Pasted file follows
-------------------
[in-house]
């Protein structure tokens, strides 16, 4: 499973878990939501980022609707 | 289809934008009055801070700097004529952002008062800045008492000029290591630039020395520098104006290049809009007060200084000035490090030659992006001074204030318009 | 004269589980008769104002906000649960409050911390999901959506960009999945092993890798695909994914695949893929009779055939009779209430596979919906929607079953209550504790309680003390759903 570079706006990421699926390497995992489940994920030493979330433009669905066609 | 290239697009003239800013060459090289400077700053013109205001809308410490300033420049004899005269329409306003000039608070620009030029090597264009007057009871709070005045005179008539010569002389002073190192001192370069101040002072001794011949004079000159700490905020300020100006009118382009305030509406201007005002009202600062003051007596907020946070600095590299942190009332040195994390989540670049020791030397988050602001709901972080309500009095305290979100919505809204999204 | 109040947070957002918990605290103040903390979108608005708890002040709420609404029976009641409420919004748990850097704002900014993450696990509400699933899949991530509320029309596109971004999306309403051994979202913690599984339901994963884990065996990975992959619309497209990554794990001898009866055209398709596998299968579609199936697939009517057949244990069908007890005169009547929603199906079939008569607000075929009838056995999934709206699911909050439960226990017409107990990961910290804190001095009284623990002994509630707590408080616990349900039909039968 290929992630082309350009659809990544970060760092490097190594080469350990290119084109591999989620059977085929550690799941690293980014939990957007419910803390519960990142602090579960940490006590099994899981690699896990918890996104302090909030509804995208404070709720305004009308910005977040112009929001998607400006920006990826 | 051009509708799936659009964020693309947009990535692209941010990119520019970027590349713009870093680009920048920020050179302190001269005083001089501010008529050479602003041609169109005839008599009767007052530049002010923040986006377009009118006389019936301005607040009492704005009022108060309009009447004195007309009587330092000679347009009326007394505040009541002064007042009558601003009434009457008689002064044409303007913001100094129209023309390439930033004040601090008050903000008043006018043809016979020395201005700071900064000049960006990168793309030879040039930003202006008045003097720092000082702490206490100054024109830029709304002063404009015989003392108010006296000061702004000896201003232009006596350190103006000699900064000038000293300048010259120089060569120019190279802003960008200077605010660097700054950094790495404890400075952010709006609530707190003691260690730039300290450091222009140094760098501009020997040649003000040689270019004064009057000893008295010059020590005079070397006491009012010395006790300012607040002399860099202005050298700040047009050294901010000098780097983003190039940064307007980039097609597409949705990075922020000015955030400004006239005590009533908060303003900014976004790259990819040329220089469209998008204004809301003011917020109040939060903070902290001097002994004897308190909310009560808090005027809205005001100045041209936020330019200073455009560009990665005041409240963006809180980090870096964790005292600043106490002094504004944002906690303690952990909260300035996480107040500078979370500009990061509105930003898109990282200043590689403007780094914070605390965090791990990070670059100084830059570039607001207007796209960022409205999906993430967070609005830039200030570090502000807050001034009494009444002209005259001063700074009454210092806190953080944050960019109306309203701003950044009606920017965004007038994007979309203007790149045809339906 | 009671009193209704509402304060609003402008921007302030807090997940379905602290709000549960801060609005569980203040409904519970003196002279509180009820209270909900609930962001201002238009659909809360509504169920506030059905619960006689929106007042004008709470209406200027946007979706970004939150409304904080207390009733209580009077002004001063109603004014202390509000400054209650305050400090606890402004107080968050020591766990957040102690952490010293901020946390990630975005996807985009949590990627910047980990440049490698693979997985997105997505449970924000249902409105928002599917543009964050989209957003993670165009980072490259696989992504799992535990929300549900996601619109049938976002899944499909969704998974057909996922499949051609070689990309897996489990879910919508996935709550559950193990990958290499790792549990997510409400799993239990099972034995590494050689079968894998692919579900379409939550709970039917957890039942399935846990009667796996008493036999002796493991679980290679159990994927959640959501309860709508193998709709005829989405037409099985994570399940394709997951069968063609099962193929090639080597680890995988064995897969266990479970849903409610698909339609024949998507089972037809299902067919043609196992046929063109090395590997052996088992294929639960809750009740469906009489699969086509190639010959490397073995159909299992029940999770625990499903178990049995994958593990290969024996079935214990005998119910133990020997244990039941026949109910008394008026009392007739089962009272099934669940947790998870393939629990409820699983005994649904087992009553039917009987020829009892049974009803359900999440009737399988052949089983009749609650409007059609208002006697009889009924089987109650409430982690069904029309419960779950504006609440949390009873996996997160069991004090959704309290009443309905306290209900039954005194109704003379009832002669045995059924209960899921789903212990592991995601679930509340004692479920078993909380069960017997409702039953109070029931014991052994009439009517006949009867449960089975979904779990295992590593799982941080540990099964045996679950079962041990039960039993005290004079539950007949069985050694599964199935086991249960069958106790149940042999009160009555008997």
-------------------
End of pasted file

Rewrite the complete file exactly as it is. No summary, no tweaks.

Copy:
[in-house]
């Protein structure tokens, strides 16, 4: 499973878990939501980022609707 | 289809934008009055801070700097004529952002008062800045008492000029290591630039020395520098104006290049809009007060200084000035490090030659992006001074204030318009 | 004269589980008769104002906000649960409050911390999901959506960009999945092993890798695909994914695949893929009779055939009779209430596979919906929607079953209550504790309680003390759903 570079706006990421699926390497995992489940994920030493979330433009669905066609 | 290239697009003239800013060459090289400077700053013109205001809308410490300033420049004899005269329409306003000039608070620009030029090597264009007057009871709070005045005179008539010569002389002073190192001192370069101040002072001794011949004079000159700490905020300020100006009118382009305030509406201007005002009202600062003051007596907020946070600095590299942190009332040195994390989540670049020791030397988050602001709901972080309500009095305290979100919505809204999204 | 109040947070957002918990605290103040903390979108608005708890002040709420609404029976009641409420919004748990850097704002900014993450696990509400699933899949991530509320029309596109971004999306309403051994979202913690599984339901994963884990065996990975992959619309497209990554794990001898009866055209398709596998299968579609199936697939009517057949244990069908007890005169009547929603199906079939008569607000075929009838056995999934709206699911909050439960226990017409107990990961910290804190001095009284623990002994509630707590408080616990349900039909039968 290929992630082309350009659809990544970060760092490097190594080469350990290119084109591999989620059977085929550690799941690293980014939990957007419910803390519960990142602090579960940490006590099994899981690699896990918890996104302090909030509804995208404070709720305004009308910005977040112009929001998607400006920006990826 | 051009509708799936659009964020693309947009990535692209941010990119520019970027590349713009870093680009920048920020050179302190001269005083001089501010008529050479602003041609169109005839008599009767007052530049002010923040986006377009009118006389019936301005607040009492704005009022108060309009009447004195007309009587330092000679347009009326007394505040009541002064007042009558601003009434009457008689002064044409303007913001100094129209023309390439930033004040601090008050903000008043006018043809016979020395201005700071900064000049960006990168793309030879040039930003202006008045003097720092000082702490206490100054024109830029709304002063404009015989003392108010006296000061702004000896201003232009006596350190103006000699900064000038000293300048010259120089060569120019190279802003960008200077605010660097700054950094790495404890400075952010709006609530707190003691260690730039300290450091222009140094760098501009020997040649003000040689270019004064009057000893008295010059020590005079070397006491009012010395006790300012607040002399860099202005050298700040047009050294901010000098780097983003190039940064307007980039097609597409949705990075922020000015955030400004006239005590009533908060303003900014976004790259990819040329220089469209998008204004809301003011917020109040939060903070902290001097002994004897308190909310009560808090005027809205005001100045041209936020330019200073455009560009990665005041409240963006809180980090870096964790005292600043106490002094504004944002906690303690952990909260300035996480107040500078979370500009990061509105930003898109990282200043590689403007780094914070605390965090791990990070670059100084830059570039607001207007796209960022409205999906993430967070609005830039200030570090502000807050001034009494009444002209005259001063700074009454210092806190953080944050960019109306309203701003950044009606920017965004007038994007979309203007790149045809339906 | 009671009193209704509402304060609003402008921007302030807090997940379905602290709000549960801060609005569980203040409904519970003196002279509180009820209270909900609930962001201002238009659909809360509504169920506030059905619960006689929106007042004008709470209406200027946007979706970004939150409304904080207390009733209580009077002004001063109603004014202390509000400054209650305050400090606890402004107080968050020591766990957040102690952490010293901020946390990630975005996807985009949590990627910047980990440049490698693979997985997105997505449970924000249902409105928002599917543009964050989209957003993670165009980072490259696989992504799992535990929300549900996601619109049938976002899944499909969704998974057909996922499949051609070689990309897996489990879910919508996935709550559950193990990958290499790792549990997510409400799993239990099972034995590494050689079968894998692919579900379409939550709970039917957890039942399935846990009667796996008493036999002796493991679980290679159990994927959640959501309860709508193998709709005829989405037409099985994570399940394709997951069968063609099962193929090639080597680890995988064995897969266990479970849903409610698909339609024949998507089972037809299902067919043609196992046929063109090395590997052996088992294929639960809750009740469906009489699969086509190639010959490397073995159909299992029940999770625990499903178990049995994958593990290969024996079935214990005998119910133990020997244990039941026949109910008394008026009392007739089962009272099934669940947790998870393939629990409820699983005994649904087992009553039917009987020829009892049974009803359900999440009737399988052949089983009749609650409007059609208002006697009889009924089987109650409430982690069904029309419960779950504006609440949390009873996996997160069991004090959704309290009443309905306290209900039954005194109704003379009832002669045995059924209960899921789903212990592991995601679930509340004692479920078993909380069960017997409702039953109070029931014991052994009439009517006949009867449960089975979904779990295992590593799982941080540990099964045996679950079962041990039960039993005290004079539950007949069985050694599964199935086991249960069958106790149940042999009160009555008997």